Tag Info

Hot answers tagged


autoload bashcompinit bashcompinit source /path/to/your/bash_completion_file


This should work under Leopard's python: import rlcompleter import readline readline.parse_and_bind ("bind ^I rl_complete") Whereas this one does not: import readline, rlcompleter readline.parse_and_bind("tab: complete") Save it in ~/.pythonrc.py and execute in .bash_profile export PYTHONSTARTUP=$HOME/.pythonrc.py


Be sure you have installed the pyreadline library It is needed for Tab completion and other ipython functions. In windows it doesnt come with the ipython package and you have to install it separately. you can get it from https://launchpad.net/pyreadline Edit 2015: Just to update this answer, this is to confirm what it is said in the comments: C:>pip ...


Try :set wildignorecase I believe it is a pretty new feature, I have it working in the latest vim build(7.3.107) see here.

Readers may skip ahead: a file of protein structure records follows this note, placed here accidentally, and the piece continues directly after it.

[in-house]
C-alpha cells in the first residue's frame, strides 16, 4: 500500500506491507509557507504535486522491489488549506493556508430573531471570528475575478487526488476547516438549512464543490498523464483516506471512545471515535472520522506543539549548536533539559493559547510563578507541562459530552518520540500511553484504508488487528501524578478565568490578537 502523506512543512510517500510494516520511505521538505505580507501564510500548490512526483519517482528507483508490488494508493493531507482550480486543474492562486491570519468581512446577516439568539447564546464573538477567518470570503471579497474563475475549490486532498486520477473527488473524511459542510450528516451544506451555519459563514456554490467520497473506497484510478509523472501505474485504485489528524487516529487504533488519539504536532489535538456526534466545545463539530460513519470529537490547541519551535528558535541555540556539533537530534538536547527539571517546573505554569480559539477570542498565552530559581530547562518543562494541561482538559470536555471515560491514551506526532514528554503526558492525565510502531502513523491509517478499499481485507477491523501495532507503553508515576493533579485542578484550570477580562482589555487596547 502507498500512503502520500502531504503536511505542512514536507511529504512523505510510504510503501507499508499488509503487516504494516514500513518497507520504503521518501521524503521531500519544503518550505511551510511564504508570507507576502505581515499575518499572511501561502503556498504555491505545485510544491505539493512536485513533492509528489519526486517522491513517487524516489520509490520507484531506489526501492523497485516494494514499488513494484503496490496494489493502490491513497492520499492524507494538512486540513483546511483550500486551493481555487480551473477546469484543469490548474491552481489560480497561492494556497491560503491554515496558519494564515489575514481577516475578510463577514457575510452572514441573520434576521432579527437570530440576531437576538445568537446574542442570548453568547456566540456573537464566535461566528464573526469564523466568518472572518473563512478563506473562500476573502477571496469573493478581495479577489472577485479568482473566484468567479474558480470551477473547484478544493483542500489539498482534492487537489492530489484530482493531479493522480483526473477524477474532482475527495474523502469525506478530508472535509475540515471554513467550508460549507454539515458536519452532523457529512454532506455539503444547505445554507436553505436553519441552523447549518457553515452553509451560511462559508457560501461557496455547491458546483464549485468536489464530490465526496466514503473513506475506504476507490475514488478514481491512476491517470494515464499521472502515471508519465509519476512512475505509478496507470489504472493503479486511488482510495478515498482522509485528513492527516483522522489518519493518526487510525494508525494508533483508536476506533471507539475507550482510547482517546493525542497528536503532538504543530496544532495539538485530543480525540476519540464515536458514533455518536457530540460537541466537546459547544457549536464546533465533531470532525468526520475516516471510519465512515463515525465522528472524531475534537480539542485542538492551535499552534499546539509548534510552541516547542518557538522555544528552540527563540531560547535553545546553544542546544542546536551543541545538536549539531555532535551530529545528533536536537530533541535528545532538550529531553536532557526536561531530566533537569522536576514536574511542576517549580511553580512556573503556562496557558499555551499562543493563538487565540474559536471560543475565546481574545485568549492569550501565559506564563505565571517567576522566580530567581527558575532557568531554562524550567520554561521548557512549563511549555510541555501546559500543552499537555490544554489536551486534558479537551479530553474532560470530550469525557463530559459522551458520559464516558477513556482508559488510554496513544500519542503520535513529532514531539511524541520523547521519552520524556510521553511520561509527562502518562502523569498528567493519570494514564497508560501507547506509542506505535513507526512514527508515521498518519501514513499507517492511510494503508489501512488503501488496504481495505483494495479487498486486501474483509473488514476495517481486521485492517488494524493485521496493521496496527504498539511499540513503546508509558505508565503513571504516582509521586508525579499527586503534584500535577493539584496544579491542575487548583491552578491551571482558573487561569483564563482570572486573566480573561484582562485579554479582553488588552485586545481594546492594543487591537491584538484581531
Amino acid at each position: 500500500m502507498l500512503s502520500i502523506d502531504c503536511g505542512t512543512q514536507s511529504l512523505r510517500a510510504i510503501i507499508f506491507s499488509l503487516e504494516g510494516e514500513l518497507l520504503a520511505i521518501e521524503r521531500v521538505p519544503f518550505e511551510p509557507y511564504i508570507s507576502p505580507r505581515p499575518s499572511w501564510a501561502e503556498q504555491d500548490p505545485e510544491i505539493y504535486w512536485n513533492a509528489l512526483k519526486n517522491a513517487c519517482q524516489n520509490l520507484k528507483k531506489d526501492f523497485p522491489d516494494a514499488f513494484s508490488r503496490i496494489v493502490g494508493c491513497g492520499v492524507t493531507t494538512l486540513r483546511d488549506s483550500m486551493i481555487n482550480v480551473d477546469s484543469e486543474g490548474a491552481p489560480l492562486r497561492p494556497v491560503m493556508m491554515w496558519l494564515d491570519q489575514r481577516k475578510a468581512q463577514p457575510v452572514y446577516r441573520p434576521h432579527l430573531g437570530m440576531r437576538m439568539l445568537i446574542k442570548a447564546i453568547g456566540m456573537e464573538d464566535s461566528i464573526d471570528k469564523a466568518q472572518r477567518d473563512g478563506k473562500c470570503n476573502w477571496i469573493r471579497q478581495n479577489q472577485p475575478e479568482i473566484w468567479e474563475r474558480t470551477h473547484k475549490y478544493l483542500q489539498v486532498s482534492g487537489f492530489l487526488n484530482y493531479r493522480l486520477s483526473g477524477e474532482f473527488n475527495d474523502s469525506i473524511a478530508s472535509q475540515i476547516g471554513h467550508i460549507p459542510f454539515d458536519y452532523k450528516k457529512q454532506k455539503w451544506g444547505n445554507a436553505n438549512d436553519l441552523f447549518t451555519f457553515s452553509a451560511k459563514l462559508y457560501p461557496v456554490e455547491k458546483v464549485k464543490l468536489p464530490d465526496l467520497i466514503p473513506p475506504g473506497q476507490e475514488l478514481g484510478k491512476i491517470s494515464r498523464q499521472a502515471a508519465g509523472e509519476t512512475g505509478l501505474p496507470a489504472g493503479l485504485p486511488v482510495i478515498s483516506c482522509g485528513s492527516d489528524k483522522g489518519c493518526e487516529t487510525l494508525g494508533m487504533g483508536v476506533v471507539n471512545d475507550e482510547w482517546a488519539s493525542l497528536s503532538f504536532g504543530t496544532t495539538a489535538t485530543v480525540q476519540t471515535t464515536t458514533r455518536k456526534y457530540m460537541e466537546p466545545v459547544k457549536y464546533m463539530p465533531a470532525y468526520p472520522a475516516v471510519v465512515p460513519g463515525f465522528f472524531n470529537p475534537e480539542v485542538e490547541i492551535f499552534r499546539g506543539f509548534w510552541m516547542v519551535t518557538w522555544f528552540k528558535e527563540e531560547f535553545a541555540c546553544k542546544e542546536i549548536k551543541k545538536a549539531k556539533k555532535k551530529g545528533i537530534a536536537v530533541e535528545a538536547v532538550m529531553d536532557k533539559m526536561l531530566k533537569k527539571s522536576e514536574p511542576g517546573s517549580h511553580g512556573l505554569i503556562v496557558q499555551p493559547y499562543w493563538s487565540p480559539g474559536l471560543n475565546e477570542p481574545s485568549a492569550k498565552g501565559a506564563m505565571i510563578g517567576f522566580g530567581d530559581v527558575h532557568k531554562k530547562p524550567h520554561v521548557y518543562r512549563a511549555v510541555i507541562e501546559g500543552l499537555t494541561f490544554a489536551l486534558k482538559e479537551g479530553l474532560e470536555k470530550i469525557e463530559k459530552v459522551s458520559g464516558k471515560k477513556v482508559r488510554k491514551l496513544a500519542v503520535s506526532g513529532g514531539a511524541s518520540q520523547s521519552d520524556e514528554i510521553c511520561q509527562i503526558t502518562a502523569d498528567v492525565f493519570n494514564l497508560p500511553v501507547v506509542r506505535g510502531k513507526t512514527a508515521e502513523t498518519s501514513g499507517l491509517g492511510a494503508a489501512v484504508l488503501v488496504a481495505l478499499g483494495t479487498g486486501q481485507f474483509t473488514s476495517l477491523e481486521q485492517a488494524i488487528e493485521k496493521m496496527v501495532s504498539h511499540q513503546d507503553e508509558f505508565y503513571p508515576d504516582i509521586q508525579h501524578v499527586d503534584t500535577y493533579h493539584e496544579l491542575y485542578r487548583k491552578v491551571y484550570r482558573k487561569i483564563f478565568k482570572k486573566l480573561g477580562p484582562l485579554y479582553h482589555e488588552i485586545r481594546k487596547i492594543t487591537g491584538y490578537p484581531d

Oh, the shortcut is now shift+tab.


Just drop require 'irb/completion' in your irbrc. If that doesn't work try bond, http://tagaholic.me/bond/: require 'bond'; require 'bond/completion' Bond not only improves irb's completion, http://tagaholic.me/2009/07/22/better-irb-completion-with-bond.html, but also offers an easy dsl for making custom autocompletions.


Have a look at argcomplete by Andrey Kislyuk. Install it with: sudo pip install argcomplete Import the module and add one line in your source before calling parser.parse_args(): #!/usr/bin/env python import argparse as ap import argcomplete def main(**args): pass if __name__ == '__main__': parser = ap.ArgumentParser() ...